Free Spanish course. Lesson 3.

Free online Spanish course - lesson 3

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Spanish lessons for beginners

Lesson 3: Mi familia. My family.

In this lesson you will learn:

  • how to speak about your family
  • how to introduce other people

Let’s talk about our dearest thing in the world: our family. In order to introduce your family members, you’ll need to know the words “my/his/her/our” in Spanish. Don’t worry, with the help of our dialogues and simple explanations you’ll have any Spanish grammar figured out.

Spanish vocabulary


In this lesson, we will practice the following vocabulary. Read the words, listen to the audio and remember them:



amigo / amiga

male friend / female friend









hermano / hermana

brother / sister

abuelo / abuela

grandfather / grandmother




wife / woman

hijo / hija

son / daughter

Te presento a…

Let me introduce you to…/ Meet…

Os presento a…

Let me introduce you to…/ Meet…

¿Quién es?

Who is this?

¿Quiénes son?

Who are these (people)?

mexicano / mexicana

Mexican man / Maxican woman

argentino / argentina

Argentinian man / Argentinian woman

Spanish dialogues


Listen carefully to the following Spanish dialogues. They will help you understand this lesson’s vocabulary in the right context:

Spanish text


Read the following text in Spanish. You can check the English translation if you need help. Also, listen to the audio and try to understand everything:

Spanish grammar

Spanish grammar

We will now study the grammar used in this lesson:

Possessive pronouns: my, your, his, our etc.

What are possessive pronouns and why do we need them? These pronouns help us express who the thing belongs to: my friend or your friend. You’ll see that Spanish possessive pronouns “work” almost like English ones. The only difference is that Spanish pronouns also have plural forms. Let’s have a look at them:

Singular Plural
my mi mis
your (informal singular) tu tus
his su sus
her su sus
our nuestro / nuestra nuestros / nuestras
your (informal plural) vuestro / vuestra vuestros / vuestras
your (formal) su sus
their su sus

These examples will help you understand how to use the singular and the plural forms:

  • mi amigo (my friend) – mis amigos (my friends)
  • tu hermano (your brother) – tus hermanos (your brothers)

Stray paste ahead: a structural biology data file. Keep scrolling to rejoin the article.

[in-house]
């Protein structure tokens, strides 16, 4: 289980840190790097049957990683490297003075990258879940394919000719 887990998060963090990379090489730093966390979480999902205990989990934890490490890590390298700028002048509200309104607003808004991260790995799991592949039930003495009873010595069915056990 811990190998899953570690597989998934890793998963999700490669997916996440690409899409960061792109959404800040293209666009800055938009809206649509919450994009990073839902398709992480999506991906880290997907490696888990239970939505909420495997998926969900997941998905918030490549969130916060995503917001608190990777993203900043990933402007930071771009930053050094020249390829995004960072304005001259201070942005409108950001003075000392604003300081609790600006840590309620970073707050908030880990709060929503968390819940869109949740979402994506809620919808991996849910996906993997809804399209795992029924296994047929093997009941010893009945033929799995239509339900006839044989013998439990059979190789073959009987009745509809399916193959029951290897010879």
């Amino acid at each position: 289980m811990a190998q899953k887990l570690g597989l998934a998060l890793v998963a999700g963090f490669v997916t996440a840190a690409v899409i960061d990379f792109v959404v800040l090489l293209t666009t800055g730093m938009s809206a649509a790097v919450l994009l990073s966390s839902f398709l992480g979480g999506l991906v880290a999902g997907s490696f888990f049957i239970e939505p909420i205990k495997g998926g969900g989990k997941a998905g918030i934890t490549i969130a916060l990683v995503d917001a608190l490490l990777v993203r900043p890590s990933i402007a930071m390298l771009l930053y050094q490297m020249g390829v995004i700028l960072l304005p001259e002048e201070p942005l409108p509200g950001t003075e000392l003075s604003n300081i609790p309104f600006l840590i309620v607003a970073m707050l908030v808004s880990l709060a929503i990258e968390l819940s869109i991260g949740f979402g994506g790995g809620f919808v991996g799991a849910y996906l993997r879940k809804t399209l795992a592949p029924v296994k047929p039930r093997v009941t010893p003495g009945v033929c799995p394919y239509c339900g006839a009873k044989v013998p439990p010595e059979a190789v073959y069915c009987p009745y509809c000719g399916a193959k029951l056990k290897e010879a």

Some pronouns also have feminine forms. Have a look at their endings:

  • nuestro hermano (our brother) – nuestra hermana (our sister)
  • nuestros hermanos (our brothers) – nuestras hermanas (our sisters)

Pay attention to the forms “his/her/their”. All of them are translated as “su / sus”. Thus, the words “su hermano” could mean “his brother”, “her brother” or “their brother” and it’s impossible to know the exact meaning unless you have more context.

The gender of Spanish words

As you already know, Spanish nouns can be of masculine or feminine gender.

Words of masculine gender usually end in “о” or in a consonant: amigo, árbol (tree).

Words of feminine gender usually end in “a“: amiga, or one of the following endings: -ión, -tad, -dad, -tud, -ez: revolución (revolution), verdad (truth). There are exceptions that you will have to memorise. So far, the only word that you have to remember separately is “nombre” (name) – masculine.

The words “este / esta / estos / estas”

To introduce other people, we usually use “This is / These are”. In Spanish, apart from singular and plural, you also have to differentiate between masculine and feminine:

  • Este es mi amigo (This is my male friend) – masculine singular
  • Esta es mi amiga (This is my female friend) – feminine singular
  • Estos son mis amigos (These are my friends, male or mixed) – masculine plural
  • Estas son mis amigas (These are my female friends) – feminine plural

About Spanish culture
Why do they have so many names and surnames?

In most Hispanic countries a person has one or several names and two surnames. The names can be simple (e.g. Manuel) or compound (e.g. José Antonio). A newly born child gets two surnames: father’s first surname + mother’s first surname. In this way we get the name José Antonio Gonzalez García, in which José Antonio is a compound name, Gonzalez is the father’s first surname, and García is the mother’s first surname. On getting married a woman never takes her husband’s surname.

Let me introduce you to… / Meet…

Let’s pay attention to the phrase that came across in the dialogues: Te presento a… / Os presento a… Let’s see all the possible ways of using this phrase:

  • Te presento a mi amigo. – Let me introduce my friend to you (informal singular).
  • Os presento a mi amigo. – Let me introduce my friend to you (informal plural).
  • Le presento a mi amigo. – Let me introduce my friend to you (formal singular).
  • Les presento a mi amigo. – Let me introduce my friend to you (formal plural).
Spanish test


Check if you know this lesson:

1. Fill the gaps: _____ es mi amigo y _____ es mi mujer
esta, este
estos, estas
este, esta

2. How to say “Meet my female friends” in Spanish?
Os presento a mi amiga.
Te presento a mis amigas.
Le presento a mis amigos.

3. Silvia y Laura _____ españolas.

4. The word “mar” (sea) is of _____ gender.

5. Fill the gaps: _____ madre, ______ hermano, ______ hijos
nuestra, nuestro, nuestros
nuestro, nuestra, nuestras
mi, mis, mi

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